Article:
A few years ago, I looked into hiring a writer to do some… well, writing. I owned and operated an e-commerce site and thought it would be good to have some content to post on various article sites. That was when posting content on article mills benefitted SEO… hint, it’s not good to do that anymore. Although I was quite capable of doing the writing, I just didn’t have the time to do it myself.
To find a writer who could do the work, I went to one of those freelance job sites where employers post jobs and freelancers look for work. Let’s call it the Acme Job Site (names have been changed to protect the not-so-innocent). I had never hired anyone from Acme before, so I thought why not try it out once. The Acme site said articles produced by their writers are checked to ensure they are not copied. So, I felt good about that, albeit cautiously.
They had different categories of writers you could hire—beginners, moderate, and experts. I can’t remember if those were the actual names they used for the classifications, but you get the idea. The cost varied depending on the classification, expert having the highest pay rate. I thought, well…I think I’ll go with the moderate experience level. The description Acme had for that class of writer seemed to be appropriate for what I wanted (i.e. these were by no means expert writers, however, they were supposedly proficient—at least that’s what the Acme site said).
Well, I signed up for an account and proceeded to post my job request. I explained exactly what I wanted in terms of article style, length, and subject matter. Then I waited. In a short time, I had a few responses and chose a writer who assured me he could do the job. I hired him and waited, not knowing what to expect. Hey… how bad could it be?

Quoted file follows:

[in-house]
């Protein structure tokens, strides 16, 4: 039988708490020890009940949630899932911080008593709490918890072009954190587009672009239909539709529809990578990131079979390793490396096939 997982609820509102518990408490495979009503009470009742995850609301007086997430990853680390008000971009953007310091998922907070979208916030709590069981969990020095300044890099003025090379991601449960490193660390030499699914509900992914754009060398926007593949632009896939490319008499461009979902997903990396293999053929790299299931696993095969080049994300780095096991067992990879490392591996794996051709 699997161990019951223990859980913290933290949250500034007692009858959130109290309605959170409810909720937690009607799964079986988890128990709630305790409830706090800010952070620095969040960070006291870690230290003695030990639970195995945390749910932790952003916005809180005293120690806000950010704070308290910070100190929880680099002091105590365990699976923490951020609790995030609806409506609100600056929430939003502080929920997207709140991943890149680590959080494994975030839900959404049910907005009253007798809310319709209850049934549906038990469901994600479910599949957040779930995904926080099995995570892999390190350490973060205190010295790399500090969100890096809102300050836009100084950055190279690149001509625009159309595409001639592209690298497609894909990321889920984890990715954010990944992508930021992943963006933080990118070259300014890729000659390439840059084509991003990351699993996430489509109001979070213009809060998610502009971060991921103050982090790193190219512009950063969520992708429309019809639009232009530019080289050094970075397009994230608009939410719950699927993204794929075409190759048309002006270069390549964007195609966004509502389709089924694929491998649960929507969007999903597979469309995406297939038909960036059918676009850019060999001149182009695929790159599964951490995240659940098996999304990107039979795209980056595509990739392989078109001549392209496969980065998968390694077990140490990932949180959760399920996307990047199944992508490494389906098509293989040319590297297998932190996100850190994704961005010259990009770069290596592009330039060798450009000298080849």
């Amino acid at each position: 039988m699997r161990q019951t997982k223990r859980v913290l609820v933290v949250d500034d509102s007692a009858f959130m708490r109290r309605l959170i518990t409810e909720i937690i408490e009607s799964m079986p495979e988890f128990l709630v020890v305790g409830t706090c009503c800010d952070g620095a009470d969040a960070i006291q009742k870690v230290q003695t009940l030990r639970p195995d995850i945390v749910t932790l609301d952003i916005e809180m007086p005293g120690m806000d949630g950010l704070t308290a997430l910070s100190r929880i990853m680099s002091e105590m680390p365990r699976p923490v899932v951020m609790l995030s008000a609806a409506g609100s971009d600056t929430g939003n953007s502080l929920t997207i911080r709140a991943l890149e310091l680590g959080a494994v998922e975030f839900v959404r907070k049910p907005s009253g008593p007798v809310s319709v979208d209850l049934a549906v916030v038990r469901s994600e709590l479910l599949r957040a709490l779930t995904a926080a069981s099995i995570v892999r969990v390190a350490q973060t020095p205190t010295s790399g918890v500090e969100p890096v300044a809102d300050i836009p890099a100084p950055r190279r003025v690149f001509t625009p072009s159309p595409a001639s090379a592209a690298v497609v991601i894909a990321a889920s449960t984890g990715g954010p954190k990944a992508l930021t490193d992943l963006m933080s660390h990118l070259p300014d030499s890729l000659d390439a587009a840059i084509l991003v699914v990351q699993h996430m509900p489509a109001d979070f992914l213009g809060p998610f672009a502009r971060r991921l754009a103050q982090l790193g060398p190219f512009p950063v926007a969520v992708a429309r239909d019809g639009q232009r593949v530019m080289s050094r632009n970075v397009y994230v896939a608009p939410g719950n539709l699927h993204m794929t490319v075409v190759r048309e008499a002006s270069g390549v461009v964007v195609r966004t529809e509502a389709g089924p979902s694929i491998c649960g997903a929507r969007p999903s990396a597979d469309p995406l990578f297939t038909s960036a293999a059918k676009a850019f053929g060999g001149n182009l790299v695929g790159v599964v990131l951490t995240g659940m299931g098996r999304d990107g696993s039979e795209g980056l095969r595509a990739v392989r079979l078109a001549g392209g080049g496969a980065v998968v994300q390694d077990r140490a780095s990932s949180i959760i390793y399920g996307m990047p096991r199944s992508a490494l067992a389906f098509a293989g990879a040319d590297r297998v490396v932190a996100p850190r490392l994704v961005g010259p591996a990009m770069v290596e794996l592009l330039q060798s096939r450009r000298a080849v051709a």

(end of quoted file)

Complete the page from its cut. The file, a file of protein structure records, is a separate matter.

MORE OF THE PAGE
I watched my inbox with anticipation, and perhaps a little trepidation. Little did I know it would turn to consternation. Not only was the resulting article not what I wanted, it was also not written particularly well. However, I thought, hey…I’m all for turning lemons into lemonade, so why don’t I just edit it a little (or maybe a lot), and use it anyway. It’s just too much trouble to go through the whole process of getting a re-write done. Then I made another discovery.
I copied a few of the sentences and pasted them into Google search and guess what I found? Most of the content was copied virtually word-for-word from a Wikipedia article. It seems that Acme’s original content guarantees were somewhat… okay, very… false. Either its system was ineffective, or the article was not checked.
The “writer” no doubt hoped I wouldn’t catch on to his particular “writing” style. He must have thought…hey…why do the work myself when there are perfectly good articles already written just waiting to be copied. Nice try guy!
So what is the moral of story, you ask? Well, maybe you didn’t ask, but I’m going to tell you anyway. If you have neither the talent nor the inclination to do your own writing, then hire a professional. The copy-and-paste plagiarists of the world are not professional writers. Good writing takes time, and good writers take pride in their work. They are artists, and the blank page is their canvas. What sort of art do you want your customers, clients, or constituents to see?
In closing, I’ll leave you with this thought. The written text you show the world on your digital or printed materials is a reflection of your individual or company image. Regardless of whether you wrote it yourself or hired a writer, you will be judged based on what people see and read. Additionally, if no one wants to read your content, you are just wasting your time and money. There are many good writers out there. Make the right choice and find someone who can create art for you.
Rick de Vries is the one of the principals of FunFrog Creative Communications, a company that provides a full range of communication services. For more information, please go to funfrogcreative.com.